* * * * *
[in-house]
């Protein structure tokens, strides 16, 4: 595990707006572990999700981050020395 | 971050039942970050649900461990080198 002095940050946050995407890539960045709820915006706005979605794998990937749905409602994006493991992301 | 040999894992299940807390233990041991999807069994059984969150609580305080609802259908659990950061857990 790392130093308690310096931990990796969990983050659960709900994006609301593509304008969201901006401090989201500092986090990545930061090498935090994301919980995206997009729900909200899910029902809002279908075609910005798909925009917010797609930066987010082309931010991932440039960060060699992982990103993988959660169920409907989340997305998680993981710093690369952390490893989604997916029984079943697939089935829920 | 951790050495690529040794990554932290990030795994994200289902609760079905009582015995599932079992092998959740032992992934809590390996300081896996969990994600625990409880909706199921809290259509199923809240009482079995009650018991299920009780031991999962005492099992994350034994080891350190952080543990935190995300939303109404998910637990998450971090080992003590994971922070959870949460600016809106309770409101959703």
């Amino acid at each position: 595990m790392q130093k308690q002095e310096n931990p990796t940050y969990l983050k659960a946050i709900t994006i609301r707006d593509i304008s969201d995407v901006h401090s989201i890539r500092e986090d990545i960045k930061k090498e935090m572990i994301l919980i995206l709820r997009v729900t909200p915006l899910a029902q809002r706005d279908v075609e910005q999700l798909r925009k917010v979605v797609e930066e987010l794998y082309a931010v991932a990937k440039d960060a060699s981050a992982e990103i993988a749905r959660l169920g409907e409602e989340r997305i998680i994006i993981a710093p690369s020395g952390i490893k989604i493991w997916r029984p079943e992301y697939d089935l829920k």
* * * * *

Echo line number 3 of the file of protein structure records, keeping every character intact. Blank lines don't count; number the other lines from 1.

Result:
């Amino acid at each position: 595990m790392q130093k308690q002095e310096n931990p990796t940050y969990l983050k659960a946050i709900t994006i609301r707006d593509i304008s969201d995407v901006h401090s989201i890539r500092e986090d990545i960045k930061k090498e935090m572990i994301l919980i995206l709820r997009v729900t909200p915006l899910a029902q809002r706005d279908v075609e910005q999700l798909r925009k917010v979605v797609e930066e987010l794998y082309a931010v991932a990937k440039d960060a060699s981050a992982e990103i993988a749905r959660l169920g409907e409602e989340r997305i998680i994006i993981a710093p690369s020395g952390i490893k989604i493991w997916r029984p079943e992301y697939d089935l829920k």